Then we looked and smiled, or attempted to get us all smiling and looking, and the stranger clicked away. She even turned the camera vertically to get a variety of shot of us.

I thanked her as she handed the camera back to me and then scrolled through the photos. I expected to see a chubby woman who was attempting to look and feel younger than I really am.

But I didn’t. All I saw was me – and them. There we all were, knee deep in the water, having a good time.

All in all, not bad.

childhood memories - The Everyday Mom Life

I walked back to our towels, put my camera under one and waded into the water back to my family.

We jumped into waves, sat in the surf as water splashed our faces, looked for seashells or “treasures” as my daughter calls them, kicked on boogie boards and finally walked back to the condo exhausted and happy.

Someday they will look back at the picture from today and see me – a mom with ghostly white skin who eats ice cream with them, who’s body sags a bit from breastfeeding and C-sections, who has larger than “normal” thighs handed down from generations of woman who have struggled with the same feelings of inadequacy. They’ll also see the mother that they loved – the woman who snuggles them at bedtime when they’re afraid of the dark, reads them books about faraway places to inspire their imaginations, brushes their curly hair (even when it’s a nightmare) to show them how to take care of themselves, makes them dinner every night to give their bodies nourishment, helps to clean their rooms so they can actually find their favorite toys, colors with them to get in a few moments of calm and quiet and put less time into herself to make their lives better. They’ll see it all when they look at that photograph.

The thing about those magical childhood moments is that they are short. There’s a finite amount of time where our kids still believe we are cool enough and fun enough to be a part of their lives in a way that’s engaging, impactful and beautiful.

Don’t systematically erase yourself from their history because you’re concerned about the way you look. They don’t need a glamorous, young, perfectly fit mom who won’t eat ice cream with them. It’s ok if you look, “fine.”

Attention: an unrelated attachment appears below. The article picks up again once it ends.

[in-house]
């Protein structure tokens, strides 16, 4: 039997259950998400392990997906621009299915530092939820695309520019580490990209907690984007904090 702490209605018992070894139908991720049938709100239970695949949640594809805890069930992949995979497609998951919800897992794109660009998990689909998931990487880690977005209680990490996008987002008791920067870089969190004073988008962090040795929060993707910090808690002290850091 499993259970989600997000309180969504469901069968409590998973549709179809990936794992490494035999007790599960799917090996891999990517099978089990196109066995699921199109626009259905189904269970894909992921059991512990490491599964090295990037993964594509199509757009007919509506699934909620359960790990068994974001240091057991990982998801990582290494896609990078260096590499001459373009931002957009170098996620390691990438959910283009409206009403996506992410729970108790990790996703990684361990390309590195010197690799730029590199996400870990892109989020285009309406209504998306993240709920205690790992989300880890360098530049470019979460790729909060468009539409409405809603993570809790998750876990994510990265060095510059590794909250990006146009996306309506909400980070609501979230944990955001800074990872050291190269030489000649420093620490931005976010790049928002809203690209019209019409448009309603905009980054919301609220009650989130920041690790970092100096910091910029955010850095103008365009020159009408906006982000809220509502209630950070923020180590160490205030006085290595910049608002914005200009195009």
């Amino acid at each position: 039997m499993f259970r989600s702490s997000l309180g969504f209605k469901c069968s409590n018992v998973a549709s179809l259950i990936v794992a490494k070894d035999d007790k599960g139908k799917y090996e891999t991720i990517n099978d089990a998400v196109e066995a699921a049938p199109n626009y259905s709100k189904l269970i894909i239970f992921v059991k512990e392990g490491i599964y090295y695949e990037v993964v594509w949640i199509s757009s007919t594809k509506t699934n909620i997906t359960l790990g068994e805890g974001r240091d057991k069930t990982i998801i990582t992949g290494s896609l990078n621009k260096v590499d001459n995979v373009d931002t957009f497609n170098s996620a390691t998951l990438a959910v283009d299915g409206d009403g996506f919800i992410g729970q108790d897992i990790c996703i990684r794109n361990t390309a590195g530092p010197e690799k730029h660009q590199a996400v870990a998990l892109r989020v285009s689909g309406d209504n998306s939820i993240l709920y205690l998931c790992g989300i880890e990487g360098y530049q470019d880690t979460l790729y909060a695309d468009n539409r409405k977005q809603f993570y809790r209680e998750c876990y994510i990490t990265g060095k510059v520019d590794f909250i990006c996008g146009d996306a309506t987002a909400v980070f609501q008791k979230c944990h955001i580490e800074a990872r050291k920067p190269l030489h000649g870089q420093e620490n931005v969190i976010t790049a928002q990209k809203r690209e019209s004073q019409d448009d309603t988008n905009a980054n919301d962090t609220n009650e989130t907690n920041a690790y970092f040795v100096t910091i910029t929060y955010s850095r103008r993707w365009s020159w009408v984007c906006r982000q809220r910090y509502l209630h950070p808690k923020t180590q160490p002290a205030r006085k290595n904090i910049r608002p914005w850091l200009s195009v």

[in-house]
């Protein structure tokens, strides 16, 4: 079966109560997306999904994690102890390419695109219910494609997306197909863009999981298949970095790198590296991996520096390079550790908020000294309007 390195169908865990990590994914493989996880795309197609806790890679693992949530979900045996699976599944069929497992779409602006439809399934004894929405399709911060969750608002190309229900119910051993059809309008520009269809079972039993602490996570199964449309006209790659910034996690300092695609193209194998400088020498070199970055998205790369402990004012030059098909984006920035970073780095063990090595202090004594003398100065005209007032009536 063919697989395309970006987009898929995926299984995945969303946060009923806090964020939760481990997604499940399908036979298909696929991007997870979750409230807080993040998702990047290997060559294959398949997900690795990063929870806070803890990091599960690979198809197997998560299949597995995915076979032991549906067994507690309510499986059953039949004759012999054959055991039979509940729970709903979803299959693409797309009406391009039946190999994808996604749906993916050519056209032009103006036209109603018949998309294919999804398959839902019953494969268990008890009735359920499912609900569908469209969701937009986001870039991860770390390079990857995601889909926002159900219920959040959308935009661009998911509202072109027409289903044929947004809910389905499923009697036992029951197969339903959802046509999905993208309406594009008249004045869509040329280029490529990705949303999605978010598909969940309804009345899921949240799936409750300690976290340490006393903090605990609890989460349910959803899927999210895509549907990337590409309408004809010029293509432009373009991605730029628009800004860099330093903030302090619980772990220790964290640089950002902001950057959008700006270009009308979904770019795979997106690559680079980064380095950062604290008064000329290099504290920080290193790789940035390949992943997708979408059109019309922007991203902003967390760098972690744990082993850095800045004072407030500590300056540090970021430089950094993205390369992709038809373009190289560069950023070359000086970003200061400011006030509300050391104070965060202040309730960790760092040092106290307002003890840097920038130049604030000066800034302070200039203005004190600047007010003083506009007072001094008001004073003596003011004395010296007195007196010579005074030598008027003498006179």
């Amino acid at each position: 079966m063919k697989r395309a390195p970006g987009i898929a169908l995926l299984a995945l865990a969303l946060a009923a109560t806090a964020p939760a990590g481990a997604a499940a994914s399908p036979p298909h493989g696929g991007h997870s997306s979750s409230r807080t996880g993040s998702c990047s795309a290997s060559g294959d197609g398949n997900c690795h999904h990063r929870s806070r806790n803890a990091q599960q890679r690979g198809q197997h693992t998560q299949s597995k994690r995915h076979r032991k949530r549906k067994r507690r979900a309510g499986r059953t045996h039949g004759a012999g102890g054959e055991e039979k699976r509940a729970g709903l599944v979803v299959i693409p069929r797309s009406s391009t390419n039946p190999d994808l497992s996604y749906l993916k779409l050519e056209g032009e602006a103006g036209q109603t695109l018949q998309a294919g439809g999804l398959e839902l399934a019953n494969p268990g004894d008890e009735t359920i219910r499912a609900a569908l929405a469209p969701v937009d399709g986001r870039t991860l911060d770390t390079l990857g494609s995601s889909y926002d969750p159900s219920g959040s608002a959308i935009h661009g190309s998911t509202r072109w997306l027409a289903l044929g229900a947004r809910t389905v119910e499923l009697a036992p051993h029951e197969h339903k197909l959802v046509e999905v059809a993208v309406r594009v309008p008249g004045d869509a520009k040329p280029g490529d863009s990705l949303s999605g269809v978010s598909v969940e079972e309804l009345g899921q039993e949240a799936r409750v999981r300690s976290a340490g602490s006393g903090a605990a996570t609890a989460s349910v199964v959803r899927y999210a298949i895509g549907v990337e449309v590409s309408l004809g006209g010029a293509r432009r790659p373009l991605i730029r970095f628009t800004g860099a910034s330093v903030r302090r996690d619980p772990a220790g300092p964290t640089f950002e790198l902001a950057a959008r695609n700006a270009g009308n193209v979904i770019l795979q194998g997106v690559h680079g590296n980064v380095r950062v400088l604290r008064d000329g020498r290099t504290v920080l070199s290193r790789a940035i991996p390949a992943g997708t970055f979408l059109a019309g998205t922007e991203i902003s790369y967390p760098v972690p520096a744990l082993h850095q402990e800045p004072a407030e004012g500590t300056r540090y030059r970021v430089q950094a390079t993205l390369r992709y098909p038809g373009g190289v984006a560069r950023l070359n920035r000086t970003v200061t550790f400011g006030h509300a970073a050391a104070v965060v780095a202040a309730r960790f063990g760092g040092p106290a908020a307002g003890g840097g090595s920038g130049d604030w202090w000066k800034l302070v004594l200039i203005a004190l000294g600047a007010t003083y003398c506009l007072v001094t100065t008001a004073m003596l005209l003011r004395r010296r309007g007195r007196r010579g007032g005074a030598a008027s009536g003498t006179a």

They just need you. Don’t delete yourself from their childhood memories.

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childhood memories - The Everyday Mom Life



  1. I really needed this reminder. I am not in nearly enough of my family’s photos. It’s not that I fear the camera, it’s just that I’m usually the one taking the pictures!

  2. This is truly such an important reminder for moms! We find ourselves more often than not a the ones staging all the photos, but we NEED to get in them more!

  3. This is such a great read!! My Mom passed away the summer after I graduated high school and I have hardly any photos of my Mom because she was always the one behind the camera. I wish I had more photos of her.

  4. This is such a great post – I can imagine it is something special to have pictures of your family all together, I have to admit neither myself or my parents are good in front of the camera so we do lack photographs.

  5. I am always shy to get in family photos. But after my dad died, I did realize that the few pics I did have of him were all I had left!

  6. I feel more comfortable behind the camera too. But I’m sure later I will look back and wish I was in more family photos.

  7. I couldn’t agree more with you. I try not to be in many photos because I just don’t like the way I look in them but I’m sure it is something they’ll cherish forever!

  8. I love this! I have had to learn that it is more important that I be in the pictures. I have had to really just accept and decide to be comfortable with who I am.

  9. At first I thought your post was going to be about putting down the camera altogether, but when I continued reading and found out it was about being in the pictures with your family my heart skipped a step. How wonderful! I have never really thought about that and you are right. It is good to be in those pictures so your family will have lots of memories to look back on with you smiling with them.

  10. This is so important to remember! I had this happen one time when my hubby was taking my photo and it opened my eyes that I needed to include him some.

  11. I am the worst about taking photos! I hate having photos of me. But you are so right, my kids want pictures of me even if I do not like them!